The Age of Henry VIII, Lecture 1


Next year, I will be reading the Wolf Hall Trilogy, by Hilary Mantel. During this time, I want to learn more about the sociopolitical landscape of the time of Henry VIII, both in England as well as world events that might also shape this vital time in history. I will start by listening to this 24 lecture series about Henry VIII.

Lecture 1

The image of Henry VIII is more recognizable, even to Americans, than any other King. He may not have been well-loved, but his history has a certain allure. Henry VIII reigned for 38 years (1509–1547). There is much popular culture surrounding Henry VIII which started with Shakespeare’s play. The popularity of this play throughout the following centuries give the impression of a powerful, influential king. In the 20th century, King Henry VIII was reimagined yet again: Charles Laughton’s Oscar winning performance in The Private Life of Henry VIII (1933), Anne of a Thousand Days (1970) with Richard Burton, and the 1972 BBC television series The Six Wives of Henry VIII.

(The lecture continues as a description of what will occur in the rest of the course.)

Out of my own research, I’d like to note some other things that are going on in the world during and slightly before Henry VIII’s reign. I found this information here.

First black slaves in America brought to Spanish colony of Santo Domingo.
c. 1503
Leonardo da Vinci paints the Mona Lisa. Michelangelo sculpts the David (1504).
St. Peter’s Church started in Rome; designed and decorated by such artists and architects as Bramante, Michelangelo, da Vinci, Raphael, and Bernini before its completion in 1626.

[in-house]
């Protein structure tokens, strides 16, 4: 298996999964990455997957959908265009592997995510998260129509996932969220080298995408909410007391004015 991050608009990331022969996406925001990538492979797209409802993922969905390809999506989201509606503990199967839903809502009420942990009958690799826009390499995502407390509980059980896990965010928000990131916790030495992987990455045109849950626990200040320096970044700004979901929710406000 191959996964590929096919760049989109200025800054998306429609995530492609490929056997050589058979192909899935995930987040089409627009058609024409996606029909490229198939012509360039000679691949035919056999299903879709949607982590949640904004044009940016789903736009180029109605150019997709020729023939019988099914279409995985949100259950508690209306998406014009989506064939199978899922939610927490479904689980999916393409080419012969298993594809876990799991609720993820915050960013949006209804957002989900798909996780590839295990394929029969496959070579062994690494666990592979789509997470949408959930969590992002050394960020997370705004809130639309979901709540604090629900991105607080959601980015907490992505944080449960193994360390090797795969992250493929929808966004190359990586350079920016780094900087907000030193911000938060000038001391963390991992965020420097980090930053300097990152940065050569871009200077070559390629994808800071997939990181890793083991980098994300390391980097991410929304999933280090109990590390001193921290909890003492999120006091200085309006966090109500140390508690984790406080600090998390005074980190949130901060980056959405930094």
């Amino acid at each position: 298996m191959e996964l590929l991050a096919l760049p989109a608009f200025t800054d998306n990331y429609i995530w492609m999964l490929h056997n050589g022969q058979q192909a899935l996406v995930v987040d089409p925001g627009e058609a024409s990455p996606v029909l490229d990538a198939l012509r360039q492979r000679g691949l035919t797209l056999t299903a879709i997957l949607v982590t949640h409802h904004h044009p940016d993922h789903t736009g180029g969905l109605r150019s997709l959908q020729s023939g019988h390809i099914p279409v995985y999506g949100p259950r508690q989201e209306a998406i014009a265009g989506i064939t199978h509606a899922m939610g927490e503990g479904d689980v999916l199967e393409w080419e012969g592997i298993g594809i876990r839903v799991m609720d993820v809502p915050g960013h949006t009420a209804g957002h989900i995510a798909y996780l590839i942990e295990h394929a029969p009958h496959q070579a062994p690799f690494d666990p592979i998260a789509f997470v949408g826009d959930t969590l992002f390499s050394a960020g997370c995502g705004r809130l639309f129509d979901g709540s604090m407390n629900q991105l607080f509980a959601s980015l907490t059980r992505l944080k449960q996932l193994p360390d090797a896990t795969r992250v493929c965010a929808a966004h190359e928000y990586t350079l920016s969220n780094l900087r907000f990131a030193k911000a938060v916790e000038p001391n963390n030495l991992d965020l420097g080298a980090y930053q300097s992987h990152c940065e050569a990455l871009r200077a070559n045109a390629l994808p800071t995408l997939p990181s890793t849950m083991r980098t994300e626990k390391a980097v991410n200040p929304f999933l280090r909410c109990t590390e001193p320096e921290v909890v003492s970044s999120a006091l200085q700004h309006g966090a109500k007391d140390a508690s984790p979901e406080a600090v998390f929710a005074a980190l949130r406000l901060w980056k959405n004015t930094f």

Henry VIII ascends English throne. Michelangelo paints the ceiling of the Sistine Chapel.
Balboa becomes the first European to encounter the Pacific Ocean. Machiavelli writes The Prince.
Turks conquer Egypt, control Arabia. Martin Luther posts his 95 theses denouncing church abuses on church door in Wittenberg—start of the Reformation in Germany.
Ulrich Zwingli begins Reformation in Switzerland. Hernando Cortes conquers Mexico for Spain. Charles I of Spain is chosen Holy Roman Emperor Charles V. Portuguese explorer Ferdinand Magellan sets out to circumnavigate the globe.
Luther excommunicated by Pope Leo X. Suleiman I (“the Magnificent”) becomes Sultan of Turkey, invades Hungary (1521), Rhodes (1522), attacks Austria (1529), annexes Hungary (1541), Tripoli (1551), makes peace with Persia (1553), destroys Spanish fleet (1560), dies (1566). Magellan reaches the Pacific, is killed by Philippine natives (1521). One of his ships under Juan Sebastián del Cano continues around the world, reaches Spain (1522).
Verrazano, sailing under the French flag, explores the New England coast and New York Bay.
Troops of the Holy Roman Empire attack Rome, imprison Pope Clement VII—the end of the Italian Renaissance. Castiglione writes The Courtier. The Medici family expelled from Florence.
Pizarro marches from Panama to Peru, kills the Inca chieftain, Atahualpa, of Peru (1533). Machiavelli’s The Prince published posthumously.
Reformation begins as Henry VIII makes himself head of English Church after being excommunicated by Pope. Sir Thomas More executed as traitor for refusal to acknowledge king’s religious authority. Jacques Cartier sails up the St. Lawrence River, basis of French claims to Canada.
Henry VIII executes second wife, Anne Boleyn. John Calvin establishes Reformed and Presbyterian form of Protestantism in Switzerland, writes Institutes of the Christian Religion. Danish and Norwegian Reformations. Michelangelo’s Last Judgment.
John Knox leads Reformation in Scotland, establishes Presbyterian church there (1560).
Publication of On the Revolution of Heavenly Bodies by Polish scholar Nicolaus Copernicus—giving his theory that the earth revolves around the sun.
Council of Trent to meet intermittently until 1563 to define Catholic dogma and doctrine, reiterate papal authority.
Ivan IV (“the Terrible”) crowned as czar of Russia, begins conquest of Astrakhan and Kazan (1552), battles nobles (boyars) for power (1564), kills his son (1580), dies, and is succeeded by his weak and feeble-minded son, Fyodor I.


One thought on “The Age of Henry VIII, Lecture 1

  1. Listening to lectures seems like a really good thing to do. I myself would like to know more about this era. I also would try to learn as much as I could before reading historical fiction.


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